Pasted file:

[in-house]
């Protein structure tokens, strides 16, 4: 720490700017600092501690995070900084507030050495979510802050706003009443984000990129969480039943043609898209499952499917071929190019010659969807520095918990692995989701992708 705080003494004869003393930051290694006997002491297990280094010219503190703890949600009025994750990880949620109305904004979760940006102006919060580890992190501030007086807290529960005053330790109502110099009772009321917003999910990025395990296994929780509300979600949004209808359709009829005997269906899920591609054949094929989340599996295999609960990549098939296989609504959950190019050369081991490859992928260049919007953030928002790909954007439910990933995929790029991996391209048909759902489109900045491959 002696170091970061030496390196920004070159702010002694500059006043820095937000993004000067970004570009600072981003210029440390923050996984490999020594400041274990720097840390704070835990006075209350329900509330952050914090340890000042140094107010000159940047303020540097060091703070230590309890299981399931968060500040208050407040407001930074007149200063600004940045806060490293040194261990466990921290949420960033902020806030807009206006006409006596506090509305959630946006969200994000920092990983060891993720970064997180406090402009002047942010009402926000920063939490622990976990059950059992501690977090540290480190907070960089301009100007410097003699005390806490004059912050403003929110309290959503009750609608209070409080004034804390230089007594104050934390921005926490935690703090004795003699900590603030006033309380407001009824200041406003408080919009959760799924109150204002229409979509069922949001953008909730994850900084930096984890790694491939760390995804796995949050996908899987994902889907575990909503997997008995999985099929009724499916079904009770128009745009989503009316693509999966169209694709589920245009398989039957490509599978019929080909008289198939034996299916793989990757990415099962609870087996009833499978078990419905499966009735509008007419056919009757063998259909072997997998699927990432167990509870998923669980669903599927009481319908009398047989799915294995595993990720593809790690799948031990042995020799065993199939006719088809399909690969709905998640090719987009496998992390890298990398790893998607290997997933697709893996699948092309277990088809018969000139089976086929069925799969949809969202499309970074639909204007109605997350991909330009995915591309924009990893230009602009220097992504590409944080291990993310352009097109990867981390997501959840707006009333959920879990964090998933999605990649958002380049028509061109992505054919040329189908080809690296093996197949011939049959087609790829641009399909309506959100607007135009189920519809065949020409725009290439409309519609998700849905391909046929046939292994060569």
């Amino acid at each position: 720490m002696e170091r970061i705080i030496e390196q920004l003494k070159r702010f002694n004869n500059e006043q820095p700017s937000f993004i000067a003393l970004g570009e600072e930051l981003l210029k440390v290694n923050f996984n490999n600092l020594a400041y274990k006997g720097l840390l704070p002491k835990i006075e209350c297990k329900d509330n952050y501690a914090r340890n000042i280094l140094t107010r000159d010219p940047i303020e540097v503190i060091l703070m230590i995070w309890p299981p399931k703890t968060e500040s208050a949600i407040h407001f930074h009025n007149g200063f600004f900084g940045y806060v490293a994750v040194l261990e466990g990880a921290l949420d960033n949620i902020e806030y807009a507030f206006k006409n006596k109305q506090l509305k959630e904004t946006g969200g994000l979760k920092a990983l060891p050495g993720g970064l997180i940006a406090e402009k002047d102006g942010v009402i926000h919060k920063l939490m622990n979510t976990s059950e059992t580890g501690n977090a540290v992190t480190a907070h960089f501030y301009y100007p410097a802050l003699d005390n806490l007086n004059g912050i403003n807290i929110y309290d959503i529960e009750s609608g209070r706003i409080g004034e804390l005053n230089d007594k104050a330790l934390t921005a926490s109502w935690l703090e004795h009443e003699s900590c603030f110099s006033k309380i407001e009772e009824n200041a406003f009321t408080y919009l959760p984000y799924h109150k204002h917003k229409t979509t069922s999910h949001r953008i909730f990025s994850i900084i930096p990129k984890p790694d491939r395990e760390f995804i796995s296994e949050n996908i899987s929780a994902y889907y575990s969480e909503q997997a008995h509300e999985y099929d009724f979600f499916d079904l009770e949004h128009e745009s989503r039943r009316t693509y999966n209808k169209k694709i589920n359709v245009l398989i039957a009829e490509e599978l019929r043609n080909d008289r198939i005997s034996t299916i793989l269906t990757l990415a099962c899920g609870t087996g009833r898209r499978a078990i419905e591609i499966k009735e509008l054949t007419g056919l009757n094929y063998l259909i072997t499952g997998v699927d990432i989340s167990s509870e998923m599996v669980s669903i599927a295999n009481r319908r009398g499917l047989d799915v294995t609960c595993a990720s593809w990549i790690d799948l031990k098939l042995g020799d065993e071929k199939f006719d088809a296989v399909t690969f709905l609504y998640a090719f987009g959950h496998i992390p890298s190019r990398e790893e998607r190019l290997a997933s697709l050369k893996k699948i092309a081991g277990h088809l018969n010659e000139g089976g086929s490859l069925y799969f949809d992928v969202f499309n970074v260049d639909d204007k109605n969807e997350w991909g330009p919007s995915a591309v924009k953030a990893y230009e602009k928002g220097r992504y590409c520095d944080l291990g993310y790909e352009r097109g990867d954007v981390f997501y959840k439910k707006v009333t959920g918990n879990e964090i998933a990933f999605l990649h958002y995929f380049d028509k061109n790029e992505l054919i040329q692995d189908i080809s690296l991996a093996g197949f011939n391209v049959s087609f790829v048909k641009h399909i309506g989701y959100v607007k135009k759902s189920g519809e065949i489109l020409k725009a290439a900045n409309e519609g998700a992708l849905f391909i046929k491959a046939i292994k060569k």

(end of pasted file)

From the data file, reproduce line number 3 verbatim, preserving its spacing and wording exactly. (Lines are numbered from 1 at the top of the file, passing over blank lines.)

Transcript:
């Amino acid at each position: 720490m002696e170091r970061i705080i030496e390196q920004l003494k070159r702010f002694n004869n500059e006043q820095p700017s937000f993004i000067a003393l970004g570009e600072e930051l981003l210029k440390v290694n923050f996984n490999n600092l020594a400041y274990k006997g720097l840390l704070p002491k835990i006075e209350c297990k329900d509330n952050y501690a914090r340890n000042i280094l140094t107010r000159d010219p940047i303020e540097v503190i060091l703070m230590i995070w309890p299981p399931k703890t968060e500040s208050a949600i407040h407001f930074h009025n007149g200063f600004f900084g940045y806060v490293a994750v040194l261990e466990g990880a921290l949420d960033n949620i902020e806030y807009a507030f206006k006409n006596k109305q506090l509305k959630e904004t946006g969200g994000l979760k920092a990983l060891p050495g993720g970064l997180i940006a406090e402009k002047d102006g942010v009402i926000h919060k920063l939490m622990n979510t976990s059950e059992t580890g501690n977090a540290v992190t480190a907070h960089f501030y301009y100007p410097a802050l003699d005390n806490l007086n004059g912050i403003n807290i929110y309290d959503i529960e009750s609608g209070r706003i409080g004034e804390l005053n230089d007594k104050a330790l934390t921005a926490s109502w935690l703090e004795h009443e003699s900590c603030f110099s006033k309380i407001e009772e009824n200041a406003f009321t408080y919009l959760p984000y799924h109150k204002h917003k229409t979509t069922s999910h949001r953008i909730f990025s994850i900084i930096p990129k984890p790694d491939r395990e760390f995804i796995s296994e949050n996908i899987s929780a994902y889907y575990s969480e909503q997997a008995h509300e999985y099929d009724f979600f499916d079904l009770e949004h128009e745009s989503r039943r009316t693509y999966n209808k169209k694709i589920n359709v245009l398989i039957a009829e490509e599978l019929r043609n080909d008289r198939i005997s034996t299916i793989l269906t990757l990415a099962c899920g609870t087996g009833r898209r499978a078990i419905e591609i499966k009735e509008l054949t007419g056919l009757n094929y063998l259909i072997t499952g997998v699927d990432i989340s167990s509870e998923m599996v669980s669903i599927a295999n009481r319908r009398g499917l047989d799915v294995t609960c595993a990720s593809w990549i790690d799948l031990k098939l042995g020799d065993e071929k199939f006719d088809a296989v399909t690969f709905l609504y998640a090719f987009g959950h496998i992390p890298s190019r990398e790893e998607r190019l290997a997933s697709l050369k893996k699948i092309a081991g277990h088809l018969n010659e000139g089976g086929s490859l069925y799969f949809d992928v969202f499309n970074v260049d639909d204007k109605n969807e997350w991909g330009p919007s995915a591309v924009k953030a990893y230009e602009k928002g220097r992504y590409c520095d944080l291990g993310y790909e352009r097109g990867d954007v981390f997501y959840k439910k707006v009333t959920g918990n879990e964090i998933a990933f999605l990649h958002y995929f380049d028509k061109n790029e992505l054919i040329q692995d189908i080809s690296l991996a093996g197949f011939n391209v049959s087609f790829v048909k641009h399909i309506g989701y959100v607007k135009k759902s189920g519809e065949i489109l020409k725009a290439a900045n409309e519609g998700a992708l849905f391909i046929k491959a046939i292994k060569k």